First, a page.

To ensure a balanced comparison, the mutation parameters of each algorithm were optimized in advance in a parameter sweep (parameters detailed in Appendix 1). Each parameter was tested twice for each EA and 100,000 evaluations were done for each set of combined parameters. The simulation time for each evaluation was limited to 20 s in these initial runs. In total 180 runs were conducted to ascertain the best parameters for each search algorithm. Based on these results, a linear model was constructed to predict fitness based on the interaction of the two parameters tested. The best parameter combination of each algorithm was chosen to be used in the remaining experiments of this paper. A summary of all the runs is shown in Figure 2, which shows that QDSA is on average slightly better than the two other search algorithms—regardless of parameter combination.


FIGURE 2. Summary of parameter optimization. All 60 runs for each search algorithm are shown together with the result of a Mann-Whitney U test which show statistically significant differences between QDSA and the two other search algorithms.

2.4 Objectives

The environment where the robots must move in shape the search space of our experiments. With a flat terrain, an evolutionary run might lead to a smooth progression due to the absence of obstacles/deceptive traps. To see whether all the approaches perform the same when changing the environment, we use three different environments: A flat terrain, a raised platform with a single wall, and a circular terrain where circular walls ripple outwards (Figure 3).


FIGURE 3. The more complex environments used to test transferred solutions. On the left the robots start on a raised platform until a ditch is created with a single wide wall. On the right the robots start on a flat terrain and several circular thin walls ripple outwards becoming taller and taller.

3 Results

3.1 Performance and Diversity

To begin analysing the performance of the three search algorithms, we will start by looking at the best fitness obtained by any single solution in the population. The best fitness is plotted in Figure 4, where on the left the fitness is shown over the number of performed evaluations, and on the right the single best individual found after the last evaluation is shown. A Mann-Whitney U test (Mann and Whitney, 1947) between the three distributions in the right plot of Figure 4, corrected for multiple comparison through Holm correction (Holm, 1979), shows that there is a significant difference between QDSA and the two other search algorithms. For locomotion, QDSA is able to find the best performing solution of the three search algorithms.


FIGURE 4. Fitness of the single best solution found in the population. On the left the mean is shown together with a 95% confidence interval over generational time. On the right, the best fitness after the last evaluation for all repetitions is shown. Statistically significant differences are marked on the right using a Mann-Whitney U test with Holm correction.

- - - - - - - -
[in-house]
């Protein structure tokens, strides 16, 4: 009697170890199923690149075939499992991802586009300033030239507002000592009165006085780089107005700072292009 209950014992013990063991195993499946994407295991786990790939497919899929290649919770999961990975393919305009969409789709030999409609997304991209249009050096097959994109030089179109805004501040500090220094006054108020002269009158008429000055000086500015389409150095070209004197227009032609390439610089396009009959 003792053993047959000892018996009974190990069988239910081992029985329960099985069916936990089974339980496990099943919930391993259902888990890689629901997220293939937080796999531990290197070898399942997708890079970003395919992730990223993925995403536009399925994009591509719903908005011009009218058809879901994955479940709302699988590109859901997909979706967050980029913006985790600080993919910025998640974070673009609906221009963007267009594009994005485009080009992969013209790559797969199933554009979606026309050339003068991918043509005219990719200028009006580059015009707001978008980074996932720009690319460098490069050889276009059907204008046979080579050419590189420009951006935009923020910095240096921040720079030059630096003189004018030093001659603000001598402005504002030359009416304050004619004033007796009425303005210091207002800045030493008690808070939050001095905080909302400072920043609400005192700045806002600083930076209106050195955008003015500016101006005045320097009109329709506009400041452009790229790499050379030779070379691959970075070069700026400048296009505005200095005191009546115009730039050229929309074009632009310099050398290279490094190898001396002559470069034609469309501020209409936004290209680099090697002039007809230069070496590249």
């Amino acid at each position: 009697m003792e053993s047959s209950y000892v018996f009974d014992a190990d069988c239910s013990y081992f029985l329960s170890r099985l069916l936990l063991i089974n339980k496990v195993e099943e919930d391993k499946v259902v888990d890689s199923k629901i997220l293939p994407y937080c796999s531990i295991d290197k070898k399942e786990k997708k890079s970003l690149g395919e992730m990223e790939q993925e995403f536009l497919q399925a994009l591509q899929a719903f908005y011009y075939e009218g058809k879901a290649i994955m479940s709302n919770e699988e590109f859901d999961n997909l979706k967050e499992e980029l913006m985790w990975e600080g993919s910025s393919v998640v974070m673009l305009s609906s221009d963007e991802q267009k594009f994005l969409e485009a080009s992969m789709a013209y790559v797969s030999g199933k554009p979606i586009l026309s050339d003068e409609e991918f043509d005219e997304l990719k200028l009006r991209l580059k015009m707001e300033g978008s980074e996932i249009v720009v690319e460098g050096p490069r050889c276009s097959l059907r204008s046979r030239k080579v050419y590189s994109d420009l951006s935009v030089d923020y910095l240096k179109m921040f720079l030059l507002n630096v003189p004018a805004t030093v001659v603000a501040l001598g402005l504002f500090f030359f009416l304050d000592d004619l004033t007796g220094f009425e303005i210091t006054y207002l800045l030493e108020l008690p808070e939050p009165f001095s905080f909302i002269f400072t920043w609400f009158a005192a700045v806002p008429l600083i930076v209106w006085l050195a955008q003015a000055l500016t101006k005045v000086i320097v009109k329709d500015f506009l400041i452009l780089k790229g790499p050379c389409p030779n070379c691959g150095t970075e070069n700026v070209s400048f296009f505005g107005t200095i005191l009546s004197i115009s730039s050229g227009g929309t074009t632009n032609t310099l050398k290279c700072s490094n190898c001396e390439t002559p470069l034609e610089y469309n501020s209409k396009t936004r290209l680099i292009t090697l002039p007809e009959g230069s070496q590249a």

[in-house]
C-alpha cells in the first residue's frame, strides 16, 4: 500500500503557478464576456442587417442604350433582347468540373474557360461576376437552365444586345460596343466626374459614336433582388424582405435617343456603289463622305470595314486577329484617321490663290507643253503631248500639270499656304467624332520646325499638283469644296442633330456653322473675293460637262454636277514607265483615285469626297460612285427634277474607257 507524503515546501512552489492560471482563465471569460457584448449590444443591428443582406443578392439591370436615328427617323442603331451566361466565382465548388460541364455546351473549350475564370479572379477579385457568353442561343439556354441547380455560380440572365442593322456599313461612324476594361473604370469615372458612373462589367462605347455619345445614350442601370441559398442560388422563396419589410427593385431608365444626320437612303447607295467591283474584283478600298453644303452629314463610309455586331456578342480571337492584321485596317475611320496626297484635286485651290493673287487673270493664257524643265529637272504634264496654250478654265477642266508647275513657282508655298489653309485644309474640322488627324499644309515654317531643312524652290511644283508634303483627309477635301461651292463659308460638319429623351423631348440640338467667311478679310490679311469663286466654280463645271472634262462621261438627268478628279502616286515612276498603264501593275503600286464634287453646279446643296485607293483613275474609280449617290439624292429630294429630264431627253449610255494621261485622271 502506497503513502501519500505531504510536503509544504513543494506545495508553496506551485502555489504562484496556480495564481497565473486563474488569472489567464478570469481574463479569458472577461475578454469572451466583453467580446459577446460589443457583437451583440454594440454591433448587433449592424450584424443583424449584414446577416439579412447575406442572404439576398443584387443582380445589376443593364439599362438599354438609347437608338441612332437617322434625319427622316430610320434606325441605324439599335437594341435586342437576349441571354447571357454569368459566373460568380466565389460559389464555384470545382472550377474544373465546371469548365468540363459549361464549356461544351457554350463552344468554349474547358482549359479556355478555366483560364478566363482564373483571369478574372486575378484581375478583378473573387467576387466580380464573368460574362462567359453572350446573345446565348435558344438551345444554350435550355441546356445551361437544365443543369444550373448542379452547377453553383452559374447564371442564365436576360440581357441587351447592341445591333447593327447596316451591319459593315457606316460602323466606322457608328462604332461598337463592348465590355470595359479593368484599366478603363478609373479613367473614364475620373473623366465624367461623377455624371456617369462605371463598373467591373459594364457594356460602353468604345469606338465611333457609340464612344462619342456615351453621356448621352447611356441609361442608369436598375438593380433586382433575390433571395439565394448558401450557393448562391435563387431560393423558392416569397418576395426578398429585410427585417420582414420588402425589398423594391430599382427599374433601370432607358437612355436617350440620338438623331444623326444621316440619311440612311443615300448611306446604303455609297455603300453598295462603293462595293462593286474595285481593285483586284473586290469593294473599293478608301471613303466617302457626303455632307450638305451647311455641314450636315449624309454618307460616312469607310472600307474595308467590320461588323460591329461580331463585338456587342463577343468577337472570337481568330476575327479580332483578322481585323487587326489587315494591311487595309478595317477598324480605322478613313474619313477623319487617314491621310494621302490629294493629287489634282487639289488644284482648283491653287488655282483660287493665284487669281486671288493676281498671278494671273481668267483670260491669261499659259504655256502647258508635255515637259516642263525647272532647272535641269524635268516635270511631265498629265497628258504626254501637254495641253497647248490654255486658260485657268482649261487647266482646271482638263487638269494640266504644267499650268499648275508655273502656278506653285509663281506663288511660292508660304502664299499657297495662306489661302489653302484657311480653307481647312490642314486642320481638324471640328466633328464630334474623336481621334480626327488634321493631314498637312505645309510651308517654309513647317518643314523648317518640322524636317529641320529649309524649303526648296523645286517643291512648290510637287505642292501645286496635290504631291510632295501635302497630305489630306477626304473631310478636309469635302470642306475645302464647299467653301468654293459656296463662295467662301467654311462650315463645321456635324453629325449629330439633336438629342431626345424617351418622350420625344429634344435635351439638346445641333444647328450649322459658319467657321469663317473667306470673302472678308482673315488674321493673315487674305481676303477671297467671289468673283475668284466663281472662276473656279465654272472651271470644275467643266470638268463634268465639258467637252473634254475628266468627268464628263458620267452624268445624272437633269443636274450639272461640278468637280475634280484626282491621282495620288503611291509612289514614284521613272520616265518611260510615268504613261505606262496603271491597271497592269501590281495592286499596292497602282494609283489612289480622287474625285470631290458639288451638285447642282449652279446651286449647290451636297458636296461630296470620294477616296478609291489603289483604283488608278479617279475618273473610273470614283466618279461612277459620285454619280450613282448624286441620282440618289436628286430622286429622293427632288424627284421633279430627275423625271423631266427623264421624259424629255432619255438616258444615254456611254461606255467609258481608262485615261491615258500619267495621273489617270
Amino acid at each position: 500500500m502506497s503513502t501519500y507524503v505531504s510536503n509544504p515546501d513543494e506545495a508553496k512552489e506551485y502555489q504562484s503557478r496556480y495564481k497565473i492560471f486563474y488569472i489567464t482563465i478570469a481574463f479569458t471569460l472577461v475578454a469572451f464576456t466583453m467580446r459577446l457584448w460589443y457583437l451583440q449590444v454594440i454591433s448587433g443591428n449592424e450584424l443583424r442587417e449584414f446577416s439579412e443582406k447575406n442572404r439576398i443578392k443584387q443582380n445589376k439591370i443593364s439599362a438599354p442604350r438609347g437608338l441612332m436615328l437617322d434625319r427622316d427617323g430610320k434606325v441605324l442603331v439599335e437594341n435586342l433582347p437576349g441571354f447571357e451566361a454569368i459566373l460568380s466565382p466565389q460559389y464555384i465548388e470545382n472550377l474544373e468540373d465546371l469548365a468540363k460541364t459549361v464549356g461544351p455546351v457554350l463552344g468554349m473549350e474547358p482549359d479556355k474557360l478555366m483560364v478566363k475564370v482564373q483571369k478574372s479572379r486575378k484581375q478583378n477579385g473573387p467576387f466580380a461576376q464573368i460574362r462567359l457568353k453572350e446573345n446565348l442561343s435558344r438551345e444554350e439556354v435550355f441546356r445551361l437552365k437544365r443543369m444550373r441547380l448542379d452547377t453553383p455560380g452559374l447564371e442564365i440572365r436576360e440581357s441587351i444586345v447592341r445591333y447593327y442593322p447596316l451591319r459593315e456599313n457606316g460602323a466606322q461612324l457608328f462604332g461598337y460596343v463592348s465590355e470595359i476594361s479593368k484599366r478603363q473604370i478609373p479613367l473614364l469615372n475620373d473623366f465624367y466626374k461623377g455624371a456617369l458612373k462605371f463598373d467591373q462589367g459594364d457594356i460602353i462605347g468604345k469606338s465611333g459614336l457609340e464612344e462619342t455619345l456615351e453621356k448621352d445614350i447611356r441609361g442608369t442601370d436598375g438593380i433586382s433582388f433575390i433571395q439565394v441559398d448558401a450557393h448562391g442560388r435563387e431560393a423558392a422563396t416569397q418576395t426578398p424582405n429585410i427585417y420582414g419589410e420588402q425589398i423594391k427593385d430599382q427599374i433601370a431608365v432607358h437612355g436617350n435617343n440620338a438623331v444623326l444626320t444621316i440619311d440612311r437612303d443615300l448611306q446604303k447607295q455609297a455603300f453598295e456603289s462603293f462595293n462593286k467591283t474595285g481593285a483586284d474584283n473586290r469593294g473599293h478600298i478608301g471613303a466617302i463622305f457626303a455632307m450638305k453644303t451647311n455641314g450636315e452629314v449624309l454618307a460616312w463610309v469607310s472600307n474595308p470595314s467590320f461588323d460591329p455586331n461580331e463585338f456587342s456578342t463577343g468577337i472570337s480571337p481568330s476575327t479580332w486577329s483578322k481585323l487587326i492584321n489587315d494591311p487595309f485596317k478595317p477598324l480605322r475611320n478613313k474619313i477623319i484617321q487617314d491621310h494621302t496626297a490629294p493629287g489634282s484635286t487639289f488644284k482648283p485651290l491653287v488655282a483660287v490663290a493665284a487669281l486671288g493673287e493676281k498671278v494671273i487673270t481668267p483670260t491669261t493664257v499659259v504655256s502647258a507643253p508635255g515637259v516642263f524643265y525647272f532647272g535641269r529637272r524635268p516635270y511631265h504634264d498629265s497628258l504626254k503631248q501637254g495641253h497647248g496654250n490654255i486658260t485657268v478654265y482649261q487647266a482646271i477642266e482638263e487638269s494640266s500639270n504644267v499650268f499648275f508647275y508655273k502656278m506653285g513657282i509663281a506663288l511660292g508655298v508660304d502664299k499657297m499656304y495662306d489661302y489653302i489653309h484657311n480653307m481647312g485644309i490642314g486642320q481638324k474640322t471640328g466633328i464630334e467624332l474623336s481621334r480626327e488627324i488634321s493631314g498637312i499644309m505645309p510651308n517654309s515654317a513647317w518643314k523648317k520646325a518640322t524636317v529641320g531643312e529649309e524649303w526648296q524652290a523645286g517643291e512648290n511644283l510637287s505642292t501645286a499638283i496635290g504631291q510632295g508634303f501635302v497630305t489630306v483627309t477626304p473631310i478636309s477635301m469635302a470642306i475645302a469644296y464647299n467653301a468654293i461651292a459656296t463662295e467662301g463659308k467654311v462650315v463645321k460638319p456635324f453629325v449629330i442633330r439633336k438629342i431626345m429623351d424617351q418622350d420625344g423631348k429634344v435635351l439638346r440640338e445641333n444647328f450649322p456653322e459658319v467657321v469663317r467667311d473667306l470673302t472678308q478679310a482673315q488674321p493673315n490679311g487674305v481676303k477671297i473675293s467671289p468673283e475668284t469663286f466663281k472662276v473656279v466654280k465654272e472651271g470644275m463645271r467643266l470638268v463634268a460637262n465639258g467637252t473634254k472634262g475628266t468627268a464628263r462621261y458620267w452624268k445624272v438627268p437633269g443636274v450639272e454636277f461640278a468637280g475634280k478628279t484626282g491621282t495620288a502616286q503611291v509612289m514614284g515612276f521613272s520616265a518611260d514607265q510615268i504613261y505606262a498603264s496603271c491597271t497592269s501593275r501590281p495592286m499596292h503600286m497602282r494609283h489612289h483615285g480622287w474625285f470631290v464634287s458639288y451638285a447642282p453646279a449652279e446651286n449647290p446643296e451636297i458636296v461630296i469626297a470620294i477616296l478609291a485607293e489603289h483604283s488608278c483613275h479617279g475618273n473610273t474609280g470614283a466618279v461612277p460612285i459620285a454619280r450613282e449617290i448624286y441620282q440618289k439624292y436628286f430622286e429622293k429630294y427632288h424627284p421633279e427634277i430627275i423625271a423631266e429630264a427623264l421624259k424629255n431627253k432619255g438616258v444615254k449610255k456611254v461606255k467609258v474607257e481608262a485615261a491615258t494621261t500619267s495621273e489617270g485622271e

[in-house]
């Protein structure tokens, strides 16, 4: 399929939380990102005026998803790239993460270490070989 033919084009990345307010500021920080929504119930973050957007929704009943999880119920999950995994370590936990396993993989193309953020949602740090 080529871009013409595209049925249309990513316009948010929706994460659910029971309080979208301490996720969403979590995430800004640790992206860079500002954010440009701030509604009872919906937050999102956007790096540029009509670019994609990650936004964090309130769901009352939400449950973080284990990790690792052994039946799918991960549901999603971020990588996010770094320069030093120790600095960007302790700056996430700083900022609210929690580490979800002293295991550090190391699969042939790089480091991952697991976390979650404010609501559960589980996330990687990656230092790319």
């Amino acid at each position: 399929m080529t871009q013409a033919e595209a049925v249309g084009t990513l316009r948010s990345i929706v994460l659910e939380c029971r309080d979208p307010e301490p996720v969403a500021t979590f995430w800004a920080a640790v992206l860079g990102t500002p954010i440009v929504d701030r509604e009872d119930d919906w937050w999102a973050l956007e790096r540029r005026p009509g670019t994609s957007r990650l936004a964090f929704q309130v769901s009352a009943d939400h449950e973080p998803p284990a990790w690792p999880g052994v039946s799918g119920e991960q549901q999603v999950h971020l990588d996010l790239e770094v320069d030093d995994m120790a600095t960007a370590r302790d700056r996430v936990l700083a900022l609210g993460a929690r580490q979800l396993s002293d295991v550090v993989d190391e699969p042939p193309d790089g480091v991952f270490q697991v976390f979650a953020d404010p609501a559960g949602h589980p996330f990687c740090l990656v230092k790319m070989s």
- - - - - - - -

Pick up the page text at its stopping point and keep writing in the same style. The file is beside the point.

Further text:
Since it is not only the fitness, or quality, of the solutions that we are interested in, it is informative to project the population of solutions into a repertoire using the morphological descriptors as axes. This projection gives an overview of the population as a whole and it is possible to visualize where in the morphological space the best solutions are found. The projection also enables us to visualize the quality-diversity trade-off, which shows that not all solutions, or morphologies, can obtain the same fitness. For the objective based search algorithms the projections are created by inserting solutions after each generation, accumulating solutions as the search progresses. In Figure 5 the top row shows the maximum fitness for each morphological niche, while the middle row shows the average fitness. The two figures illustrate the difference in diversity between the different search algorithms and shows how consistent the algorithms are at discovering solutions.


FIGURE 5. The figures show properties of the population for each search algorithm over all 30 runs. (A) shows maximum fitness of morphological niches, where the color represents fitness. (B) shows the average fitness, where for each niche the color is the average fitness calculated over the 30 runs. (C) shows the number of repetitions that found a solution for the given niche.

Although the middle row of Figure 5 shows diversity of the search algorithms, through the average fitness of morphologies, it is not able to show how proficient each algorithm is at finding diverse solutions, low performance may just indicate that the morphological niche cannot perform better. To alleviate this, the bottom row shows the number of experiments which found a solution for each morphological niche. From the figure it can be seen that QDSA and MOFD are more consistent in finding diverse solutions while the single objective SOFO is centered around a smaller cluster of morphologies. Although MOFD is able to find more diverse solutions than SOFO, only QDSA consistently finds solutions for all niches.